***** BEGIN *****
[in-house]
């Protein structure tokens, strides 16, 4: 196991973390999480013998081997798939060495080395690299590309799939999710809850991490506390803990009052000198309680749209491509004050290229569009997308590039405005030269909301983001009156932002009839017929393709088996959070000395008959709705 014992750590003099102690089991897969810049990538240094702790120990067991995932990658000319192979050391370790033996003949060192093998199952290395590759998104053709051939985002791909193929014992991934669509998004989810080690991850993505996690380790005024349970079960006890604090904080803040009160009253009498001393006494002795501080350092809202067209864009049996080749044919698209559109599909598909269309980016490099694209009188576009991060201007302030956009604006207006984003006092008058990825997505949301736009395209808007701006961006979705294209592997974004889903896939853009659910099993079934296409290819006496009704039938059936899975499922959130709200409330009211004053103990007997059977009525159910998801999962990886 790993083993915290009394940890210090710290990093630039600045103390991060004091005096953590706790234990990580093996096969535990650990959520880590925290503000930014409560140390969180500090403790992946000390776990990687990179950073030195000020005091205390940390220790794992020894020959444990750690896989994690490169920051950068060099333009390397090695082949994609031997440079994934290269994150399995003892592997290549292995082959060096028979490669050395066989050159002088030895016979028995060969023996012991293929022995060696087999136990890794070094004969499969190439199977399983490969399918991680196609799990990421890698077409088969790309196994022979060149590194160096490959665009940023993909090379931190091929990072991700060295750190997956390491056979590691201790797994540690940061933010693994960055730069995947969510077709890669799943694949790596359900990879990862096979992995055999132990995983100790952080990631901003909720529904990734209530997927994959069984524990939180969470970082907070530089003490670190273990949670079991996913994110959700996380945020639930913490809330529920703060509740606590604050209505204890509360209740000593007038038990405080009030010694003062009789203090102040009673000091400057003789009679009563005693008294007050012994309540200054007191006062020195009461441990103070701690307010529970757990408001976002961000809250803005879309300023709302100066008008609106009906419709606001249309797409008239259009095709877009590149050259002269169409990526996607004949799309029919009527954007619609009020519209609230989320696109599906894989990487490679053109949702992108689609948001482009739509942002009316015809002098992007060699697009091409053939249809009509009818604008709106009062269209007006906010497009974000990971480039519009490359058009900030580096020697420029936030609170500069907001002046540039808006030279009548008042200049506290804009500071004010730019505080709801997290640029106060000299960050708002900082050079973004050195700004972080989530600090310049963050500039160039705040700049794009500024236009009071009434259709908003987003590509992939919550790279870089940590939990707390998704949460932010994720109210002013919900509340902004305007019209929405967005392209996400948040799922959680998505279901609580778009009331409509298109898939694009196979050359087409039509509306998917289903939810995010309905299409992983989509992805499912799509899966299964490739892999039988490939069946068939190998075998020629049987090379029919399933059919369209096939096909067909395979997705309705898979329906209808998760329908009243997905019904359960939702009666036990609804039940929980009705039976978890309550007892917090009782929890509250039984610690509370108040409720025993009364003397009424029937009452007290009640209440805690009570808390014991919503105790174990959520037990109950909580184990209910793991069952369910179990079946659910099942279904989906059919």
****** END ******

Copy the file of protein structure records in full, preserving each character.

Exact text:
[in-house]
């Protein structure tokens, strides 16, 4: 196991973390999480013998081997798939060495080395690299590309799939999710809850991490506390803990009052000198309680749209491509004050290229569009997308590039405005030269909301983001009156932002009839017929393709088996959070000395008959709705 014992750590003099102690089991897969810049990538240094702790120990067991995932990658000319192979050391370790033996003949060192093998199952290395590759998104053709051939985002791909193929014992991934669509998004989810080690991850993505996690380790005024349970079960006890604090904080803040009160009253009498001393006494002795501080350092809202067209864009049996080749044919698209559109599909598909269309980016490099694209009188576009991060201007302030956009604006207006984003006092008058990825997505949301736009395209808007701006961006979705294209592997974004889903896939853009659910099993079934296409290819006496009704039938059936899975499922959130709200409330009211004053103990007997059977009525159910998801999962990886 790993083993915290009394940890210090710290990093630039600045103390991060004091005096953590706790234990990580093996096969535990650990959520880590925290503000930014409560140390969180500090403790992946000390776990990687990179950073030195000020005091205390940390220790794992020894020959444990750690896989994690490169920051950068060099333009390397090695082949994609031997440079994934290269994150399995003892592997290549292995082959060096028979490669050395066989050159002088030895016979028995060969023996012991293929022995060696087999136990890794070094004969499969190439199977399983490969399918991680196609799990990421890698077409088969790309196994022979060149590194160096490959665009940023993909090379931190091929990072991700060295750190997956390491056979590691201790797994540690940061933010693994960055730069995947969510077709890669799943694949790596359900990879990862096979992995055999132990995983100790952080990631901003909720529904990734209530997927994959069984524990939180969470970082907070530089003490670190273990949670079991996913994110959700996380945020639930913490809330529920703060509740606590604050209505204890509360209740000593007038038990405080009030010694003062009789203090102040009673000091400057003789009679009563005693008294007050012994309540200054007191006062020195009461441990103070701690307010529970757990408001976002961000809250803005879309300023709302100066008008609106009906419709606001249309797409008239259009095709877009590149050259002269169409990526996607004949799309029919009527954007619609009020519209609230989320696109599906894989990487490679053109949702992108689609948001482009739509942002009316015809002098992007060699697009091409053939249809009509009818604008709106009062269209007006906010497009974000990971480039519009490359058009900030580096020697420029936030609170500069907001002046540039808006030279009548008042200049506290804009500071004010730019505080709801997290640029106060000299960050708002900082050079973004050195700004972080989530600090310049963050500039160039705040700049794009500024236009009071009434259709908003987003590509992939919550790279870089940590939990707390998704949460932010994720109210002013919900509340902004305007019209929405967005392209996400948040799922959680998505279901609580778009009331409509298109898939694009196979050359087409039509509306998917289903939810995010309905299409992983989509992805499912799509899966299964490739892999039988490939069946068939190998075998020629049987090379029919399933059919369209096939096909067909395979997705309705898979329906209808998760329908009243997905019904359960939702009666036990609804039940929980009705039976978890309550007892917090009782929890509250039984610690509370108040409720025993009364003397009424029937009452007290009640209440805690009570808390014991919503105790174990959520037990109950909580184990209910793991069952369910179990079946659910099942279904989906059919």